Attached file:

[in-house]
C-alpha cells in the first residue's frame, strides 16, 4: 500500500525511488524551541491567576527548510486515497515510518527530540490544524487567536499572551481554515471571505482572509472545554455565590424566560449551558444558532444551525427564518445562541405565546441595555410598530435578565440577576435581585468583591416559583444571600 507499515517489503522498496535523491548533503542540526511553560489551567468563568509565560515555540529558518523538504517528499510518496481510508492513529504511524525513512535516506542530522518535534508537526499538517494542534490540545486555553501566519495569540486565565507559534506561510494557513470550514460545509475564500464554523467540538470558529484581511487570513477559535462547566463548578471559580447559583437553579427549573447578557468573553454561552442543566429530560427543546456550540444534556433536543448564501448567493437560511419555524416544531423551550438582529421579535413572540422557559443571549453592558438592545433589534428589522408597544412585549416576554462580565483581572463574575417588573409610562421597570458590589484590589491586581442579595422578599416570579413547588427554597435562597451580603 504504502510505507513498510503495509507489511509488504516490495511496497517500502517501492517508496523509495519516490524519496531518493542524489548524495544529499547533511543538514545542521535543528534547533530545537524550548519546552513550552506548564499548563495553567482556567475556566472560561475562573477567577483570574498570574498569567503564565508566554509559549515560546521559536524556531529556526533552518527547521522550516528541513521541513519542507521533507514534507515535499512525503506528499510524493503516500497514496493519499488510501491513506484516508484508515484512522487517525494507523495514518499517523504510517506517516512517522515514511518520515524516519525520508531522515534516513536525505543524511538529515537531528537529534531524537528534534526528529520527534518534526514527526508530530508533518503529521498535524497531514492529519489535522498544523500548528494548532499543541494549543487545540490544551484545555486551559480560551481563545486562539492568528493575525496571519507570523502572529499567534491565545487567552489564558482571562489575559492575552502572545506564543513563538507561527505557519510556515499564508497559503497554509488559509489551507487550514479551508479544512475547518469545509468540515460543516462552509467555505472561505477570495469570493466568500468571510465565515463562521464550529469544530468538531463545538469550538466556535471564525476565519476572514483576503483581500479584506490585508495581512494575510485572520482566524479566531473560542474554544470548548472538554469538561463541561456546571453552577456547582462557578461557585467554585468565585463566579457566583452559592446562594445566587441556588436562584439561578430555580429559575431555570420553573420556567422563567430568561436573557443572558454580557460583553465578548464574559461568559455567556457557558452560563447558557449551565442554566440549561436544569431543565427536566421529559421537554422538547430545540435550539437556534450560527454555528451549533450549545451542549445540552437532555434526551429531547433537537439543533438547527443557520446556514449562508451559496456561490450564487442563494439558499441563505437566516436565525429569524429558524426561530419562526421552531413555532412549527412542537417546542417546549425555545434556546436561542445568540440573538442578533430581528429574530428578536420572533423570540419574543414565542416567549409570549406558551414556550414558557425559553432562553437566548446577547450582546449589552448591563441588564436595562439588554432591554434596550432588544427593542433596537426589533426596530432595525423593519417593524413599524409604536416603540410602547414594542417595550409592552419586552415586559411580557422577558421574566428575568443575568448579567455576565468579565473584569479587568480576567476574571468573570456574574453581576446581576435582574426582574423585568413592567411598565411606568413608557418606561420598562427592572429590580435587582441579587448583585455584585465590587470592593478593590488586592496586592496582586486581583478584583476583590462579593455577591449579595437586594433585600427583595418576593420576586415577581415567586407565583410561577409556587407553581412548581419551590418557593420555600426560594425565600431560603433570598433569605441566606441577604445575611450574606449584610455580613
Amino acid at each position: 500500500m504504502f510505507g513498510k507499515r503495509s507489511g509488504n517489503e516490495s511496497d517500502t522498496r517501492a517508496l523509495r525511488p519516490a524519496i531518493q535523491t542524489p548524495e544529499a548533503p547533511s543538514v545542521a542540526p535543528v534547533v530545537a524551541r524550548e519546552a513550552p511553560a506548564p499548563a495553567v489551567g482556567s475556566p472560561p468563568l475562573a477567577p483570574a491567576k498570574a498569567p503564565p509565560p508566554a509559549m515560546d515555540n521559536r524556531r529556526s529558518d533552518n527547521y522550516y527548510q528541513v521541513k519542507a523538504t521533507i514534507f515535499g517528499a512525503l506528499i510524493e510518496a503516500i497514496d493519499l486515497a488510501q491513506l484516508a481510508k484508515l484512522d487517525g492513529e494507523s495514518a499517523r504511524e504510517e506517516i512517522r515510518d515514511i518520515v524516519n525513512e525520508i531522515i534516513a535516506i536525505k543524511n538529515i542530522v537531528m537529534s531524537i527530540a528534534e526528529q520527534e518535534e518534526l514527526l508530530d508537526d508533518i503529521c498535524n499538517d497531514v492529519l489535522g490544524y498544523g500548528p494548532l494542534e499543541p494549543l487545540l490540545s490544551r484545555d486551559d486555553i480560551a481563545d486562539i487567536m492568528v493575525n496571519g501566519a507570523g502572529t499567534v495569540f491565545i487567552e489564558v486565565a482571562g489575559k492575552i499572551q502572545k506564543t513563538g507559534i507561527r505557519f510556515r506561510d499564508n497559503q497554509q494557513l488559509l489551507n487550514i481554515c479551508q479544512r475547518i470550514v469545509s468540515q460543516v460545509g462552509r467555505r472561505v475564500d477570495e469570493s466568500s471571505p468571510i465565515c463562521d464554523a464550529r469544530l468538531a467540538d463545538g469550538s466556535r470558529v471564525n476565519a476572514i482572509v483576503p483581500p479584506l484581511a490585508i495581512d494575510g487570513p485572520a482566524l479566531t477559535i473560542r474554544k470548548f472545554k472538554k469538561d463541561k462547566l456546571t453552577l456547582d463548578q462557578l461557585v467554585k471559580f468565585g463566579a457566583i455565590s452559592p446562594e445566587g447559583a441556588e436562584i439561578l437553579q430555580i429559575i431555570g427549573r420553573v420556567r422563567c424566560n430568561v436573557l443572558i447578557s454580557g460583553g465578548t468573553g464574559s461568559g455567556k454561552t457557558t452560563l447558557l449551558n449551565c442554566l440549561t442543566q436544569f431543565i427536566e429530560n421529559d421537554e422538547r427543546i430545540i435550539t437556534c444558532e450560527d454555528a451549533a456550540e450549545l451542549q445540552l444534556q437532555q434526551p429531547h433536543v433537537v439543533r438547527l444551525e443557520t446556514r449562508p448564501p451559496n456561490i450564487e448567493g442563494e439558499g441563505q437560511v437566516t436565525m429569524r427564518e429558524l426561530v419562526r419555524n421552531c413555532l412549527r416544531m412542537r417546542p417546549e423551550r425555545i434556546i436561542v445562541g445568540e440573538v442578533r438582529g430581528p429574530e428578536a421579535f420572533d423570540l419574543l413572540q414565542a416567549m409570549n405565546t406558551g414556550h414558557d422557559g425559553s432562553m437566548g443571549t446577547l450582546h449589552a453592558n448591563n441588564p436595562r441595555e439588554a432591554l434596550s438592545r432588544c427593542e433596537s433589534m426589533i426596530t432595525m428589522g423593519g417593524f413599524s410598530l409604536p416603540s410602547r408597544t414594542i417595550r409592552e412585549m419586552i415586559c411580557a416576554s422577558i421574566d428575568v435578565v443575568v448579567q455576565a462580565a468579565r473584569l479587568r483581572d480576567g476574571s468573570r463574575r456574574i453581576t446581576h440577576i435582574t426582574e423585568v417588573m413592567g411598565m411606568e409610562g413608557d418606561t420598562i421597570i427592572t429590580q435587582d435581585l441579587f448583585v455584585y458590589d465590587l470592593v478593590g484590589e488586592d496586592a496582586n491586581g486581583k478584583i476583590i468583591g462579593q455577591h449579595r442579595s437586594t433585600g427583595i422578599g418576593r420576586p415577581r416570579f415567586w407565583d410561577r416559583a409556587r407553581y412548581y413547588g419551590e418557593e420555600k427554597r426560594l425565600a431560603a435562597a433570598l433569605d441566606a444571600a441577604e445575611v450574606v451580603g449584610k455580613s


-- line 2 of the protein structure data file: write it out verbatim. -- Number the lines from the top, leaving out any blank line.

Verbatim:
C-alpha cells in the first residue's frame, strides 16, 4: 500500500525511488524551541491567576527548510486515497515510518527530540490544524487567536499572551481554515471571505482572509472545554455565590424566560449551558444558532444551525427564518445562541405565546441595555410598530435578565440577576435581585468583591416559583444571600 507499515517489503522498496535523491548533503542540526511553560489551567468563568509565560515555540529558518523538504517528499510518496481510508492513529504511524525513512535516506542530522518535534508537526499538517494542534490540545486555553501566519495569540486565565507559534506561510494557513470550514460545509475564500464554523467540538470558529484581511487570513477559535462547566463548578471559580447559583437553579427549573447578557468573553454561552442543566429530560427543546456550540444534556433536543448564501448567493437560511419555524416544531423551550438582529421579535413572540422557559443571549453592558438592545433589534428589522408597544412585549416576554462580565483581572463574575417588573409610562421597570458590589484590589491586581442579595422578599416570579413547588427554597435562597451580603 504504502510505507513498510503495509507489511509488504516490495511496497517500502517501492517508496523509495519516490524519496531518493542524489548524495544529499547533511543538514545542521535543528534547533530545537524550548519546552513550552506548564499548563495553567482556567475556566472560561475562573477567577483570574498570574498569567503564565508566554509559549515560546521559536524556531529556526533552518527547521522550516528541513521541513519542507521533507514534507515535499512525503506528499510524493503516500497514496493519499488510501491513506484516508484508515484512522487517525494507523495514518499517523504510517506517516512517522515514511518520515524516519525520508531522515534516513536525505543524511538529515537531528537529534531524537528534534526528529520527534518534526514527526508530530508533518503529521498535524497531514492529519489535522498544523500548528494548532499543541494549543487545540490544551484545555486551559480560551481563545486562539492568528493575525496571519507570523502572529499567534491565545487567552489564558482571562489575559492575552502572545506564543513563538507561527505557519510556515499564508497559503497554509488559509489551507487550514479551508479544512475547518469545509468540515460543516462552509467555505472561505477570495469570493466568500468571510465565515463562521464550529469544530468538531463545538469550538466556535471564525476565519476572514483576503483581500479584506490585508495581512494575510485572520482566524479566531473560542474554544470548548472538554469538561463541561456546571453552577456547582462557578461557585467554585468565585463566579457566583452559592446562594445566587441556588436562584439561578430555580429559575431555570420553573420556567422563567430568561436573557443572558454580557460583553465578548464574559461568559455567556457557558452560563447558557449551565442554566440549561436544569431543565427536566421529559421537554422538547430545540435550539437556534450560527454555528451549533450549545451542549445540552437532555434526551429531547433537537439543533438547527443557520446556514449562508451559496456561490450564487442563494439558499441563505437566516436565525429569524429558524426561530419562526421552531413555532412549527412542537417546542417546549425555545434556546436561542445568540440573538442578533430581528429574530428578536420572533423570540419574543414565542416567549409570549406558551414556550414558557425559553432562553437566548446577547450582546449589552448591563441588564436595562439588554432591554434596550432588544427593542433596537426589533426596530432595525423593519417593524413599524409604536416603540410602547414594542417595550409592552419586552415586559411580557422577558421574566428575568443575568448579567455576565468579565473584569479587568480576567476574571468573570456574574453581576446581576435582574426582574423585568413592567411598565411606568413608557418606561420598562427592572429590580435587582441579587448583585455584585465590587470592593478593590488586592496586592496582586486581583478584583476583590462579593455577591449579595437586594433585600427583595418576593420576586415577581415567586407565583410561577409556587407553581412548581419551590418557593420555600426560594425565600431560603433570598433569605441566606441577604445575611450574606449584610455580613